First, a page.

Monday, April 6, 2009

What's the Matter With Lying?

The recent study on lying conducted by Dr. Adrian Raine and Yaling Yang at the University of Southern California is the first of its kind to prove a consistent structural abnormality in the brains of pathological liars. Using magnetic resonance imaging, Yang was able to measure a significant difference in the proportions of prefrontal white and gray matter among adults recruited from a temporary employment office in Los Angeles. Those who classified as ‘liars’ had much more white matter and slightly less gray matter in their prefrontal cortex than the members of both normal and antisocial control groups. According to their report, Yang and Raine's results, “Provide the first evidence of a structural brain deficit in liars, implicate the prefrontal cortex as an important (but not sole) component in the neural circuitry underlying lying and provide an initial neurobiological correlate of a deceitful personality.”



From their pool of volunteers Yang and Raine interviewed and tested participants and separated them into three groups: 12 adults whom they classified, according to certain criteria, as regular ‘liars;’ 21 normal, relatively honest adults; and 16 adults with antisocial personality disorder but no history of pathological lying. The liars targeted in the study were those with histories of manipulative and conning behavior and malingering (lying about ones health for personal gain). Yang and Raine then examined the volunteers’ brains using magnetic resonance imaging and found a considerable discrepancy between the grey/white matter ratios of the liars and of the two control groups. Liars showed 14 percent less gray matter in their prefrontal cortex than the normal individuals, but had 26 percent more white matter than the antisocial subjects and 22 more than the normal subjects. The Liars also exhibited a prefrontal gray/white matter that was much lower than both control groups.

1 Prefrontal grey and white matter volumes in liars ({blacksquare}), normal controls ({square}) and antisocial controls (&{graysqu}).

Prefrontal grey/white matter ratio in liars ({blacksquare}), normal controls ({square}) and antisocial controls ({graysqu}).


White Matter comprises 40-50% of the volume of a normal adult brain. It is a network made up of millions of axons that facilitate connections between the nerve cells (grey matter) in different parts of the brain. According to Dr. Sean A. Spence, Professor of Psychiatry at the University of Sheffeld, “White matter projections are especially abundant in the frontal lobes, consistent with the prefrontal executive role in modulating emergent behaviour via subordinate brain structures. Hence, white matter is pivotal to the connectivity and cognitive function of the human brain.” An excess of white matter would naturally correspond with the ability to links certain thoughts together in fabricating and fine-tuning a lie. Moreover, the liars in this particular study exhibited a slight deficit in grey matter in the prefrontal cortex which is where moral judgments, among other things, are processed. Consequently, as Raine put it, “They’ve got the equipment to lie, and they don’t have the disinhibition that the rest of us have in telling the big whoppers,”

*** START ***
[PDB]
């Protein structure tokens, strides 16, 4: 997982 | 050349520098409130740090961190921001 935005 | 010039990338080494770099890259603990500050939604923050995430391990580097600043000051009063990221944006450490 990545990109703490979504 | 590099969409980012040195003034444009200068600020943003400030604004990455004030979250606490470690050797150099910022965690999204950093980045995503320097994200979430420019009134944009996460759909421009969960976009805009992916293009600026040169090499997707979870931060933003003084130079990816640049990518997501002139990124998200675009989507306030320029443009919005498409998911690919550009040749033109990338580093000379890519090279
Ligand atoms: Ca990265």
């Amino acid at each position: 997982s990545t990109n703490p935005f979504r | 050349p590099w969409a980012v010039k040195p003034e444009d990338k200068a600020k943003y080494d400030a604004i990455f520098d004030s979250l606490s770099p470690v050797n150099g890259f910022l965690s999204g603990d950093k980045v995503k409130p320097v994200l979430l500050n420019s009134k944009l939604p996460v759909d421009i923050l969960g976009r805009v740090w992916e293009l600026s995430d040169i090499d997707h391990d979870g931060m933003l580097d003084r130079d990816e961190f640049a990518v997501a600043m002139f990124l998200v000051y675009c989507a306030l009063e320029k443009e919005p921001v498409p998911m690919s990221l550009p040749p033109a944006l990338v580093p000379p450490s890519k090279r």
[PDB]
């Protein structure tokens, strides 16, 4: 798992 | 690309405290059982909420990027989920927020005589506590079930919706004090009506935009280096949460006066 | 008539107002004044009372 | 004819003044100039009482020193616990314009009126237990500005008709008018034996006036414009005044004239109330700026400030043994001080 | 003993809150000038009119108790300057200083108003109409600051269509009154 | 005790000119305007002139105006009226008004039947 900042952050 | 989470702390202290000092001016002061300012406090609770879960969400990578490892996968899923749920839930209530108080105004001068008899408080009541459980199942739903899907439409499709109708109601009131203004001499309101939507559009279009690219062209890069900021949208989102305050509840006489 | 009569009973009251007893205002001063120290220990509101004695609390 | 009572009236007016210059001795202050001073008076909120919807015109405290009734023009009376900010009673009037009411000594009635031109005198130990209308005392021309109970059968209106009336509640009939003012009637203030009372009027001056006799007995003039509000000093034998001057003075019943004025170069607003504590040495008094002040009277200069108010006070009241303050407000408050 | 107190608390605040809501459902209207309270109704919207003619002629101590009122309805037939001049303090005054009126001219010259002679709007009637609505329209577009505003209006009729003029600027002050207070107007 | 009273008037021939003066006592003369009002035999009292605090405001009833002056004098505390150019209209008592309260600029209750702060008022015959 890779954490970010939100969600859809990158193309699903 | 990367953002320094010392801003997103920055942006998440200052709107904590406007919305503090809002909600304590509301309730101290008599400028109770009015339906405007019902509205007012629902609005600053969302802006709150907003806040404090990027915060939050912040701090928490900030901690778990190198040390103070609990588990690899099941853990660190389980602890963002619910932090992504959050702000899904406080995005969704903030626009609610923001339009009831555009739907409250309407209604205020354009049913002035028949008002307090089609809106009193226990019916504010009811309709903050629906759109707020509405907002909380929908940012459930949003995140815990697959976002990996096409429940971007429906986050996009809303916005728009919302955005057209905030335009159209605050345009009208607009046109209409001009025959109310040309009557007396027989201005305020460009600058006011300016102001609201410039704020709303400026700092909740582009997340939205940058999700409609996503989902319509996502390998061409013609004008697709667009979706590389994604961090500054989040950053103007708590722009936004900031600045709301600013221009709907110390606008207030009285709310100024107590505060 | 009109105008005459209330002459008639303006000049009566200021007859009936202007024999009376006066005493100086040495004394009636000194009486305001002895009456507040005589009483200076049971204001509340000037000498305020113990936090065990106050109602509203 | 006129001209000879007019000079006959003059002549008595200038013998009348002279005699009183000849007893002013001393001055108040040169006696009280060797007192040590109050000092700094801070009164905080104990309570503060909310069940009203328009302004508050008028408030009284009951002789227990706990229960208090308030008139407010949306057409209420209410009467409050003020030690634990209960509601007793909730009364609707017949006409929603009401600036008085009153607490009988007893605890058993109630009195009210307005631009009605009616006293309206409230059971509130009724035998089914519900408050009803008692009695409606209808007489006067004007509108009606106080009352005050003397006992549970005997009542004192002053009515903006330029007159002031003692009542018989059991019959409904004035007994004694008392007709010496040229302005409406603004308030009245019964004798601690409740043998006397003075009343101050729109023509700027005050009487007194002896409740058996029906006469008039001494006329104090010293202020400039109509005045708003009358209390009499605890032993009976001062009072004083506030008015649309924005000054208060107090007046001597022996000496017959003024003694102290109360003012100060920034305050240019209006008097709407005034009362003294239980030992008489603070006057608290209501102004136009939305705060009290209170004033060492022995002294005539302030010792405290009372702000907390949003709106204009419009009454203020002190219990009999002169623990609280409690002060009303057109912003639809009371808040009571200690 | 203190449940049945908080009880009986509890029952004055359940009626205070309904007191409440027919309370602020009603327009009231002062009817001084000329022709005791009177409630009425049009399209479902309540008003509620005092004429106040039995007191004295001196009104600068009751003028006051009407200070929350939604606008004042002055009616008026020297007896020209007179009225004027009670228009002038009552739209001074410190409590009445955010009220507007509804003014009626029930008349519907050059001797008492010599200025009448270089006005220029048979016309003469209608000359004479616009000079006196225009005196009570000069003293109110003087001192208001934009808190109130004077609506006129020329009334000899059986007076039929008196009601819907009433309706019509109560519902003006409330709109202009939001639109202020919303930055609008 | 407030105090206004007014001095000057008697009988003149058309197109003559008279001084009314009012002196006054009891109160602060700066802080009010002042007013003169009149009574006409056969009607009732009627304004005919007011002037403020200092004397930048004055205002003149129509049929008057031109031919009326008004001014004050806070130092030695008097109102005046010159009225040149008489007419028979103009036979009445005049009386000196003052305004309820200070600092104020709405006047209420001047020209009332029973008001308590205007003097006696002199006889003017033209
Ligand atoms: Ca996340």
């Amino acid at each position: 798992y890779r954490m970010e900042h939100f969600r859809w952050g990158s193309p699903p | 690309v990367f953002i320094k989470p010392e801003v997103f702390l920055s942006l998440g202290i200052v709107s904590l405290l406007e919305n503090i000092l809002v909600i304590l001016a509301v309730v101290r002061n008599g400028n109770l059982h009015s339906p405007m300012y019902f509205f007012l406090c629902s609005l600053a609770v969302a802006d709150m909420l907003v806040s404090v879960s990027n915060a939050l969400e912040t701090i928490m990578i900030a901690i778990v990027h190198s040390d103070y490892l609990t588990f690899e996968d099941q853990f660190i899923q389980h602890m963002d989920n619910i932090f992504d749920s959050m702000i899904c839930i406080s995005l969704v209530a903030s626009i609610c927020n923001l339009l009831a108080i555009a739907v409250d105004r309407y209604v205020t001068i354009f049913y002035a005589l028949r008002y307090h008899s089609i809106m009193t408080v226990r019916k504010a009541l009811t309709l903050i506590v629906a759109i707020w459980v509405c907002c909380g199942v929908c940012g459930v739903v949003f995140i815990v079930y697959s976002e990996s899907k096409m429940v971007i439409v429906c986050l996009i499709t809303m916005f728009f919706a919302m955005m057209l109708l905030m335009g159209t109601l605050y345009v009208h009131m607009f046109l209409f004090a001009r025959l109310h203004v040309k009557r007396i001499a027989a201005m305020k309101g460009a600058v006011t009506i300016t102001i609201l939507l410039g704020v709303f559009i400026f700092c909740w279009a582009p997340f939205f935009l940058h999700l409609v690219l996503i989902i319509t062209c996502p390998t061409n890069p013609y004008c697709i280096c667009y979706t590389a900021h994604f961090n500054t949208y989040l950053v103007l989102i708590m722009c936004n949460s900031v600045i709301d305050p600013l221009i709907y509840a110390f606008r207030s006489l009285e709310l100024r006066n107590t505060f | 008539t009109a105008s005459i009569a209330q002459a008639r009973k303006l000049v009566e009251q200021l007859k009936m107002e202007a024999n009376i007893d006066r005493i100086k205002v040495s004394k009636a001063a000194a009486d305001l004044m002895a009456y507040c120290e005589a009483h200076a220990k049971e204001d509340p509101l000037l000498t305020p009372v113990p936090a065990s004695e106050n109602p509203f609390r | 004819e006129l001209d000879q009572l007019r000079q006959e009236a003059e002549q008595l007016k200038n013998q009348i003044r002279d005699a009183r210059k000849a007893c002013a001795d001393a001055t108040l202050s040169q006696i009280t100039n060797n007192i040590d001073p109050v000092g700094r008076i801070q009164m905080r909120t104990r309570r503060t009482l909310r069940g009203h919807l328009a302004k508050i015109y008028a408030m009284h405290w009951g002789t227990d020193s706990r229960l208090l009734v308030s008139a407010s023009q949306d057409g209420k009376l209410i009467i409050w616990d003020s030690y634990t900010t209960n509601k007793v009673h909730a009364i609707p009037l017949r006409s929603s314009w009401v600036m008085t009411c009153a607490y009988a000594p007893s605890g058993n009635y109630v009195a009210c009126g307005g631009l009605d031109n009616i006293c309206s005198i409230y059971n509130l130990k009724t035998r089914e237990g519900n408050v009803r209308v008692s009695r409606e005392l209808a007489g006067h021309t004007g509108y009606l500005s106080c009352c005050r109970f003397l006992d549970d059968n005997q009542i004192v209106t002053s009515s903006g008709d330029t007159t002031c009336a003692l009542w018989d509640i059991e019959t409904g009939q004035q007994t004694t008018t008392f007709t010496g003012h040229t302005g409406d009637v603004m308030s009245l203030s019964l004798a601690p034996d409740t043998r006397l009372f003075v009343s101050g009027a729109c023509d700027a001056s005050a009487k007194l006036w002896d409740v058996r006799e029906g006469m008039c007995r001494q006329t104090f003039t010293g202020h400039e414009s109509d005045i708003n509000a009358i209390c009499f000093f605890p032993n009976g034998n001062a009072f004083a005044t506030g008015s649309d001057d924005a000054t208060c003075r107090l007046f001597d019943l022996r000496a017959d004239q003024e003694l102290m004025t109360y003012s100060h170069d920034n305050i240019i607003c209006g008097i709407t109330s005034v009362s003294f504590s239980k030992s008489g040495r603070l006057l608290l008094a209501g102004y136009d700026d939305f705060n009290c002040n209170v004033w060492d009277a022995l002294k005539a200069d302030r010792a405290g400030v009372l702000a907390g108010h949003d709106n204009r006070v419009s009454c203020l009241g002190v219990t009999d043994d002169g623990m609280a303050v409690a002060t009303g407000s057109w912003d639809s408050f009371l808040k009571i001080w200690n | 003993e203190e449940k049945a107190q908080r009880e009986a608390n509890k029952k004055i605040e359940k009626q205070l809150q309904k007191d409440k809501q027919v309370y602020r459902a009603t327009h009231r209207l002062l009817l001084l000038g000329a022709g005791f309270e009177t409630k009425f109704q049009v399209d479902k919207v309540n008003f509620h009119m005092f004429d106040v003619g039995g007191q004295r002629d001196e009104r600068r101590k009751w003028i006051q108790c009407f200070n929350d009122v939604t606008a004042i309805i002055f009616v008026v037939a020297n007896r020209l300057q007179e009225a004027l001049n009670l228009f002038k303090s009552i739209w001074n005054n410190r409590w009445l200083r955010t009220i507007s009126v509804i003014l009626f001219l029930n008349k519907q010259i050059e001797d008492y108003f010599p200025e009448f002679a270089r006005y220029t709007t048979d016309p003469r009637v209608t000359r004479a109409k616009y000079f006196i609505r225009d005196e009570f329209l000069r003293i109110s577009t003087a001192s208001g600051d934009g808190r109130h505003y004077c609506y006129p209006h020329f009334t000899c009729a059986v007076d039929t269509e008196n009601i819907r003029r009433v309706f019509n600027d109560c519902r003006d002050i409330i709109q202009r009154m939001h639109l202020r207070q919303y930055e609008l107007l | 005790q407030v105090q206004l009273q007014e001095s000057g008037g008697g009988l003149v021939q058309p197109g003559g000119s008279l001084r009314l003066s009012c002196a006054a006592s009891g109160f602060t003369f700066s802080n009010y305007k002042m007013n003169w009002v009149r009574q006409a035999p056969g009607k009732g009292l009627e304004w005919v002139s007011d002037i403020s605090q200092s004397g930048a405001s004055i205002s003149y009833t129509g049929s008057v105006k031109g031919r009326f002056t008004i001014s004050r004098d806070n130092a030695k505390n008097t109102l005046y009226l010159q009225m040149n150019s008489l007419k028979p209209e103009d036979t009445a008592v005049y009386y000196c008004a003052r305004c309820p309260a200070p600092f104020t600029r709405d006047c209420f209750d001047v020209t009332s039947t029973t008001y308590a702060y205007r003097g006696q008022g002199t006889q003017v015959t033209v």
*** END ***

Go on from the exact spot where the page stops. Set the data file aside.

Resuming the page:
Though this study focuses on just one part of the neural circuitry involved in lying, it raises many crucial questions about the potential of white matter connectivity, about the definition of “pathological lying” and different kinds of deceptions, about structural abnormalities as causes or affects of behavior, and about the relationship between neurological development and ones proclivity to lie.


"Radio Lab: Into the Brain of a Liar." Radio Lab. Narr. Robert Krulwich. National Public Radio.
6 March 2008

Spence, Sean A. "Prefrontal white matter -- the tissue of lies." The British Journal of Psychiatry. 187 2005: 326-327.

Yang, Yaling and Adrian Raine. "Prefrontal white matter in pathological liars."The British Journal of Psychiatry. 187 2005: 326-327.

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